The first infection I developed was in my Hickman line on 6th October on the last day of my DA regimen. I was immediately started on IV antibiotics and the day after my Hickman line was removed. However my temperate continued to spike until around 10 days later when it finally started to settle. My Hickman line was replaced on 17th October, but unfortunately by the 20th I was having raised temperatures, rigors, flu-like symptoms, etc all over again. This time the infection site was where I had had a cannula in my hand to administer my medications and transfusions while my Hickman line was out. The skin around the entry point developed a cellulitis and became red, swollen and very painful.  

But by far the worst side effects I had related to problems with the least dignified end of the gastro-intestinal tract. In hospital you get very well acquainted with your bowel movements, and talking about your toilet habits become a regular and unremarkable thing to do. I know the Bristol stool chart by heart, and still check to ensure I am not too far astray from a decent 4. As I said though, I had some pretty sever bum-issues. During those first few weeks, I was in excruciating pain every time I needed to open my bowels and for around half an hour afterwards I could barely sit down. I had to lie down for most of the day with a pillow underneath my back or between my legs. I actually had issues on and off with that area for the majority of my treatment right up until after my stem cell transplant. I was sent for MRI scans and CT scans, and at one point it was thought I might have to be referred to a specialist and have surgery though thankfully that never came to fruition.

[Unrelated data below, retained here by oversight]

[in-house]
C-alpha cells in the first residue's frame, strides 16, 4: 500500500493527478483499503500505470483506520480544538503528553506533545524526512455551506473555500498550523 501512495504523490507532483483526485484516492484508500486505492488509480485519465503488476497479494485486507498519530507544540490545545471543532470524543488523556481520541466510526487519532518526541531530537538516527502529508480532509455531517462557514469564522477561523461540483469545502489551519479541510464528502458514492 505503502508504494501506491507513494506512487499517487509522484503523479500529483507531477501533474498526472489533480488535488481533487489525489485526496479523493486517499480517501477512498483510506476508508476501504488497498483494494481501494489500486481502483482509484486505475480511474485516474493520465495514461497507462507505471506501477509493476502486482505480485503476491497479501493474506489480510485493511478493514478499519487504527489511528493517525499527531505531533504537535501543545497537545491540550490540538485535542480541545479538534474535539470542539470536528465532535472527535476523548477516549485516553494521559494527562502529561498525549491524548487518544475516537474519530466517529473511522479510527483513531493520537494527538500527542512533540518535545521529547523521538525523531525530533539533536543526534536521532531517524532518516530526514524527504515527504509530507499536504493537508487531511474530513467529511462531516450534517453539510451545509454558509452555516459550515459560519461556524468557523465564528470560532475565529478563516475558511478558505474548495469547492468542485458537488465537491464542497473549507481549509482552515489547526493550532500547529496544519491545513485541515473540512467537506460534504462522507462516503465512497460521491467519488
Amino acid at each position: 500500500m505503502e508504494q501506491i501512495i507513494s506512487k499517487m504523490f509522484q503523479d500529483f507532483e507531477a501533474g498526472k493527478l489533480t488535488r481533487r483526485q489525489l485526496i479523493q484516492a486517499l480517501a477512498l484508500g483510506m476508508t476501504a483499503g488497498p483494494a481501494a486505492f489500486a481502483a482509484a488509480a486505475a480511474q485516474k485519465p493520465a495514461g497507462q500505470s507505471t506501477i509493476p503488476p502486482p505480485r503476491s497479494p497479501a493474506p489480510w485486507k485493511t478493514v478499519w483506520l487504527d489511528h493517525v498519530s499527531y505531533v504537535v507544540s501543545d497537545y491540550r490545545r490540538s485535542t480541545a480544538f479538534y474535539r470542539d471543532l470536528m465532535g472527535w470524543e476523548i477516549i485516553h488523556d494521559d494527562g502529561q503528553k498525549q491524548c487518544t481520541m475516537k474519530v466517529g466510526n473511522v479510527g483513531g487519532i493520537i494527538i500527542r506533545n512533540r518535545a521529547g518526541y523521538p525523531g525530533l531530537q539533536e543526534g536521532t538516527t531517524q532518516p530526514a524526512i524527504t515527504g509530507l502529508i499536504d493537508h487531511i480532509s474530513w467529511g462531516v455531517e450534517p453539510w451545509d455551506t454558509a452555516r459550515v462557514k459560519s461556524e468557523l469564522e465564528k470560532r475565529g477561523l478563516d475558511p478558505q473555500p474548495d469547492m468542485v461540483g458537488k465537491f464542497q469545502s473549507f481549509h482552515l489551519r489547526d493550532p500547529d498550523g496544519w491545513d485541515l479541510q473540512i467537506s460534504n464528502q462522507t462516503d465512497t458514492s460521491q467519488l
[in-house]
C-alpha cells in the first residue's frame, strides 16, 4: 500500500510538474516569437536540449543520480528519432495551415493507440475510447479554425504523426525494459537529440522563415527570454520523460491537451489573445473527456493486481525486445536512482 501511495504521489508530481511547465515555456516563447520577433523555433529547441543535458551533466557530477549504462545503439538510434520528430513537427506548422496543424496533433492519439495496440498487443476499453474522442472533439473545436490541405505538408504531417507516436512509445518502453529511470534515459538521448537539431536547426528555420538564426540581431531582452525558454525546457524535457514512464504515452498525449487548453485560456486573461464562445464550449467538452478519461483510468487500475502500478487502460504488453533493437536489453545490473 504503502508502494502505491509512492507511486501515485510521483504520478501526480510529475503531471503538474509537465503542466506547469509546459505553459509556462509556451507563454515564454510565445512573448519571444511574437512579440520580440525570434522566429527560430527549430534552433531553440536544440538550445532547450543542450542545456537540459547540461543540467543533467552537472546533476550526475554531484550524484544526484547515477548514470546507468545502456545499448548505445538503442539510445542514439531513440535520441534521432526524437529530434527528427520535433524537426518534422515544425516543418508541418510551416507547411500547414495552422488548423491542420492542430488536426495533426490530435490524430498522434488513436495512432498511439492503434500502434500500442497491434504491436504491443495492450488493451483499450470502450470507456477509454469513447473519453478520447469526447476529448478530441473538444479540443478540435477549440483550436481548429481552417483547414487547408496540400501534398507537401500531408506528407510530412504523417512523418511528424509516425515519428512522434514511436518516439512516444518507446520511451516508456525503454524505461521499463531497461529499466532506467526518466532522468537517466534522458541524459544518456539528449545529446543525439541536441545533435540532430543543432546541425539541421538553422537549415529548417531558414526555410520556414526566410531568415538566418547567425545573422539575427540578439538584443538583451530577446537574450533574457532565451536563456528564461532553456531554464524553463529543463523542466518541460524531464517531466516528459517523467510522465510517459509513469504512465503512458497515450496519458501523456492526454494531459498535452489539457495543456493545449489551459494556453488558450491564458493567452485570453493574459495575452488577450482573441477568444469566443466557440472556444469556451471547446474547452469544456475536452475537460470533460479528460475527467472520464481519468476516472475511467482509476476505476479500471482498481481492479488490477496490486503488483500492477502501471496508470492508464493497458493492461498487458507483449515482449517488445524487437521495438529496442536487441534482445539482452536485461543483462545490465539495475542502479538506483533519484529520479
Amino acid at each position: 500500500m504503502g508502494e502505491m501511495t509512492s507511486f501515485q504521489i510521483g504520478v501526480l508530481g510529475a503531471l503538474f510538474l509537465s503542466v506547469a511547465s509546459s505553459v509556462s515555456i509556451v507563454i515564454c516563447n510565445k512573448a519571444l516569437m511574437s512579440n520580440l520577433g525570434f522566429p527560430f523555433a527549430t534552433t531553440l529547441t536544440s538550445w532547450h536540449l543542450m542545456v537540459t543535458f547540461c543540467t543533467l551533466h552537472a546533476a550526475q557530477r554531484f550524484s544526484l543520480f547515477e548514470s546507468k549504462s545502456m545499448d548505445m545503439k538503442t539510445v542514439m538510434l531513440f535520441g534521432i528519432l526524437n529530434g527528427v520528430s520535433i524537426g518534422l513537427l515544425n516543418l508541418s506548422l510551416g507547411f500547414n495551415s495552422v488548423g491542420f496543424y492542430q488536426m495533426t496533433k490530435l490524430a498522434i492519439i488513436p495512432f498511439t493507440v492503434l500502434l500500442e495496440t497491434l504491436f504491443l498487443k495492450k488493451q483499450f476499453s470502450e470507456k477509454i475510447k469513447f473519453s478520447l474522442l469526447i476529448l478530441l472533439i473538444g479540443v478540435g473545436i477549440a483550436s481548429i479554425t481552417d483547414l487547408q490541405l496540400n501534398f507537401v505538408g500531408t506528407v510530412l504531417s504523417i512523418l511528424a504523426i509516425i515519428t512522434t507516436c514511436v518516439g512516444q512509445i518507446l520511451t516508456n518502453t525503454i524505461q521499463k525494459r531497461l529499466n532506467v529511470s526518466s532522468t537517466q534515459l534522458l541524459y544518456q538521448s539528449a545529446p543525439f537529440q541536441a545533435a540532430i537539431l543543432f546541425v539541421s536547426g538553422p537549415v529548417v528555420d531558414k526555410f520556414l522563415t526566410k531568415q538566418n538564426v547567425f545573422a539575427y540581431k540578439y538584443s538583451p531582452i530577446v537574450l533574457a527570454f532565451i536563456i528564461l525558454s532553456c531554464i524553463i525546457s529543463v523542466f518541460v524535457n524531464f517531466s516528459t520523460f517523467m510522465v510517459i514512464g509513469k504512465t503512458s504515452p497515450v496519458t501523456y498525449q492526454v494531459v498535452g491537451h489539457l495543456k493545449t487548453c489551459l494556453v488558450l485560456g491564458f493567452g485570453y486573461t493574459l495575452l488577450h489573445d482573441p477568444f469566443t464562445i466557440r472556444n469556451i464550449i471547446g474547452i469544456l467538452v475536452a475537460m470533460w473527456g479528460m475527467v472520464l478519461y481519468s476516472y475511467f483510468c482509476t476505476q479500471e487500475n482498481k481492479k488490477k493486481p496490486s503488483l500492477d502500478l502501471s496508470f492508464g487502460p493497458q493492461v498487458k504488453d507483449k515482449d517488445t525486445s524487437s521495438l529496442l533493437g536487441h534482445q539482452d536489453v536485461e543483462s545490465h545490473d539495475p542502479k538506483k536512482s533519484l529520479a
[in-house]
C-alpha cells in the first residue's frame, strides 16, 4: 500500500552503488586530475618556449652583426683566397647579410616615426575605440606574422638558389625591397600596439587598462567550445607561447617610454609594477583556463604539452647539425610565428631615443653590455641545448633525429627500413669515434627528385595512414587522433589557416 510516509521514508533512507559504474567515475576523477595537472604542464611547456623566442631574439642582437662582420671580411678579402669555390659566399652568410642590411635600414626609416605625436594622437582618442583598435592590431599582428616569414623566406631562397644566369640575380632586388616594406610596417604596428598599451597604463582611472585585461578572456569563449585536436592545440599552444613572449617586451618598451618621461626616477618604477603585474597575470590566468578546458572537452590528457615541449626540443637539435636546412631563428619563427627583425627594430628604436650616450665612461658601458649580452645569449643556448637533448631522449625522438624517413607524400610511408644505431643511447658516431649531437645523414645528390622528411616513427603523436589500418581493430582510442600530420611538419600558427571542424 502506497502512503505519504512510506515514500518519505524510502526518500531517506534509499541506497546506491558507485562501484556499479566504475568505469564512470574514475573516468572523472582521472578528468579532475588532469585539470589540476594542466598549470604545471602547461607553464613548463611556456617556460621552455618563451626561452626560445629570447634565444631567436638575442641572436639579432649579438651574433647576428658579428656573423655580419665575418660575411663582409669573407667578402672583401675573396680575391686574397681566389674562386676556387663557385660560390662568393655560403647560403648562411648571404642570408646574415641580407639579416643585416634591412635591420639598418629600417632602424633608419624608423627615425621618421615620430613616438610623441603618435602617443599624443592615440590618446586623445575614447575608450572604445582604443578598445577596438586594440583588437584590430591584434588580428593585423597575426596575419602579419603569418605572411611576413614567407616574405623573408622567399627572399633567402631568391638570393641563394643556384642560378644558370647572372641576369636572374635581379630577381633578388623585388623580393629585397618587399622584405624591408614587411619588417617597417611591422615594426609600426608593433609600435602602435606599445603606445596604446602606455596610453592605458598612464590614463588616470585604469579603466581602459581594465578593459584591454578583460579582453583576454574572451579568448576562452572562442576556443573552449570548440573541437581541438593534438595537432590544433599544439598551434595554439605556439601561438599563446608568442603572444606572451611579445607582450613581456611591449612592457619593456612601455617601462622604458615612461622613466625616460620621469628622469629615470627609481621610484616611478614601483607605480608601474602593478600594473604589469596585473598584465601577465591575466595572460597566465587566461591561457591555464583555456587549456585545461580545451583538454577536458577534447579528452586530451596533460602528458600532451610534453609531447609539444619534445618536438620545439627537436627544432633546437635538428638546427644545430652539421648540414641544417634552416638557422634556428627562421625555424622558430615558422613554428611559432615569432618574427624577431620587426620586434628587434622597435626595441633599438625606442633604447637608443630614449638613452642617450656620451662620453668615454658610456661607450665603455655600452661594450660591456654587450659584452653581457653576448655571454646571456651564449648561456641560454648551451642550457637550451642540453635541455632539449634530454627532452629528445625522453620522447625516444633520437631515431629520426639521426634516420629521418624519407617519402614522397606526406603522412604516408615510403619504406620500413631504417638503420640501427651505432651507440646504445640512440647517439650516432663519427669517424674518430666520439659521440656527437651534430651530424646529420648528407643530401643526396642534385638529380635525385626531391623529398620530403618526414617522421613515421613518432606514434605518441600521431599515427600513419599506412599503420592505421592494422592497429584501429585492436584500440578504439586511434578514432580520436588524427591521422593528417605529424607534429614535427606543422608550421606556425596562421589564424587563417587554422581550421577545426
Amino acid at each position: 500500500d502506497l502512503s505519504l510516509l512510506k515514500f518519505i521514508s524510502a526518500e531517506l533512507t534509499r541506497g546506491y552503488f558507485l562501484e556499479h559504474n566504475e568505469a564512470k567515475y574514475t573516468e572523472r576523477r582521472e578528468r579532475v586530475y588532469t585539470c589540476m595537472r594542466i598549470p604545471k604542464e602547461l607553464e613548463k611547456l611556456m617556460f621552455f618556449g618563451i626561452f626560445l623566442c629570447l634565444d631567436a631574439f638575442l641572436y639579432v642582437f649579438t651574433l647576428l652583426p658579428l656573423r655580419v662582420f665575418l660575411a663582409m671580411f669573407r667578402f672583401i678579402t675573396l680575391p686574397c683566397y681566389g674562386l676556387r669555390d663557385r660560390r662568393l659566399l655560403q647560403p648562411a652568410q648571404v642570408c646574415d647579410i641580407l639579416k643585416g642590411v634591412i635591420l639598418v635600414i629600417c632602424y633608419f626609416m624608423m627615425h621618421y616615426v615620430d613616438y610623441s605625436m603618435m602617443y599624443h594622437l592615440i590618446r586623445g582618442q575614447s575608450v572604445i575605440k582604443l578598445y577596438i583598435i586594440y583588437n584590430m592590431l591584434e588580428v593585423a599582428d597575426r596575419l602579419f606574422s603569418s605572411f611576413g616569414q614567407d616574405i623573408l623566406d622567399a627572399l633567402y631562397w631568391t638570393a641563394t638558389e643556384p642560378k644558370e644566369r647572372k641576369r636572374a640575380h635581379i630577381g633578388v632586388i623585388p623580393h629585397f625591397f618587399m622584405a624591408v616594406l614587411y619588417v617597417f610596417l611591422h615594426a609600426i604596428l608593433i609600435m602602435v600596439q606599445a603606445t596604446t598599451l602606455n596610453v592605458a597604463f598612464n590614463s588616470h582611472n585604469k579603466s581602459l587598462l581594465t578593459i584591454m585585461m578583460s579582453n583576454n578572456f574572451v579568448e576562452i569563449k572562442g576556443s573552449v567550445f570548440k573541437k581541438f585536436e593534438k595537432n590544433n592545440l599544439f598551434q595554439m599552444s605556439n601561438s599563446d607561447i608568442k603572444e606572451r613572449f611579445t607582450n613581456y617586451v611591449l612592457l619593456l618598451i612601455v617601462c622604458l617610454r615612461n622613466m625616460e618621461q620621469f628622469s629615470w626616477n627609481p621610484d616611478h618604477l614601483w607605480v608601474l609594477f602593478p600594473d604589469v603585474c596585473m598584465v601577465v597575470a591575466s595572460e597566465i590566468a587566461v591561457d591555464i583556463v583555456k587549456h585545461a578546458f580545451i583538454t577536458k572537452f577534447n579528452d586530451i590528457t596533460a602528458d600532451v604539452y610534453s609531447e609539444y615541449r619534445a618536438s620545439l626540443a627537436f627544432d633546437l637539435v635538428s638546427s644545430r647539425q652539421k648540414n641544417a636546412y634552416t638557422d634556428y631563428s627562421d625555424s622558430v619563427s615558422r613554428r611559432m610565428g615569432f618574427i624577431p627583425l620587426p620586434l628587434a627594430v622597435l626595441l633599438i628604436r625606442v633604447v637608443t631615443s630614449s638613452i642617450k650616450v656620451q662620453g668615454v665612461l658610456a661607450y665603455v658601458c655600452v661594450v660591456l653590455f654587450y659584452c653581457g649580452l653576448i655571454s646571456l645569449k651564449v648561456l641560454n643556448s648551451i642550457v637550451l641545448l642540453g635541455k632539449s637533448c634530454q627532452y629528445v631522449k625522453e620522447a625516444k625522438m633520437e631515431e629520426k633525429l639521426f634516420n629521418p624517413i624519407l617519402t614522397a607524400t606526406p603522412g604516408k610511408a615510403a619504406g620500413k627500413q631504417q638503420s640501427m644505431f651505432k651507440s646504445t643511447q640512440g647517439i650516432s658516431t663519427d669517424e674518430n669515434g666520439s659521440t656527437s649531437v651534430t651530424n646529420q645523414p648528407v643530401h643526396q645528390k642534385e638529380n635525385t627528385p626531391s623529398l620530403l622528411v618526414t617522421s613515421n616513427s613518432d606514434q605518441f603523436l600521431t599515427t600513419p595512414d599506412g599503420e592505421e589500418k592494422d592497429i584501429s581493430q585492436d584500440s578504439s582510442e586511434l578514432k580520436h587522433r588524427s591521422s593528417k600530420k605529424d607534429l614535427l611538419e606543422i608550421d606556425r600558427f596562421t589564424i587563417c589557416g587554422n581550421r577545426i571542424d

By the end of my treatment, I had lost count of the amount of people who had taken a peek at my arsehole. I remember saying to my mum one day that I wouldn’t have cared if the cleaner wanted to have a look too, if he could do something about it. I'm aware that it’s the sort of thing that people are naturally unwilling to talk about, however in the interest of complete transparency for the sake of whoever might be out there reading this, suffering, and thinking they are alone, I am going to be completely candid. And anyway, I have been somewhat desensitised as to what constitutes private or intimate details due to my midwifery training. Essentially, I first developed an abcess on my anus which was incredibly painful. The pain lessened whenever my white cell counts were up between chemotherapies, but it never disappeared 100%. I also suffered with haemorrhoids that would bleed profusely, and general inflammation of the rectum and anus. The pain after moving my bowels was so relentless that I would be terrified to go, and would pace the room in agony for up to half an hour afterwards. I developed a fissure (a tiny but excruciatingly painful tear) on the sphincter. Fissures are actually really common among the general public, but like I said, we don’t really tend to talk about our bums. Since I have discussed mine fairly openly, I have discovered that quite a few people I know have suffered with them too (don’t worry, I’m not going to name any names!). After my third round of chemo, the inflammation and breakdown of skin around that area was so severe that my doctors thought I might have a fistula which is where a small channel appears between the rectum and skin alongside the anus. I had an MRI which showed that there was no definite fistula, so luckily I did not require surgery. So to anyone who has had to deal with any of this, or is currently having any of these issues - you have my complete empathy and compassion. I recommend moist toilet wipes, a hand held mirror and detachable shower heads on the “cool” setting. Nowadays, I still dream of my pre-cancer bum but things are almost back to normal.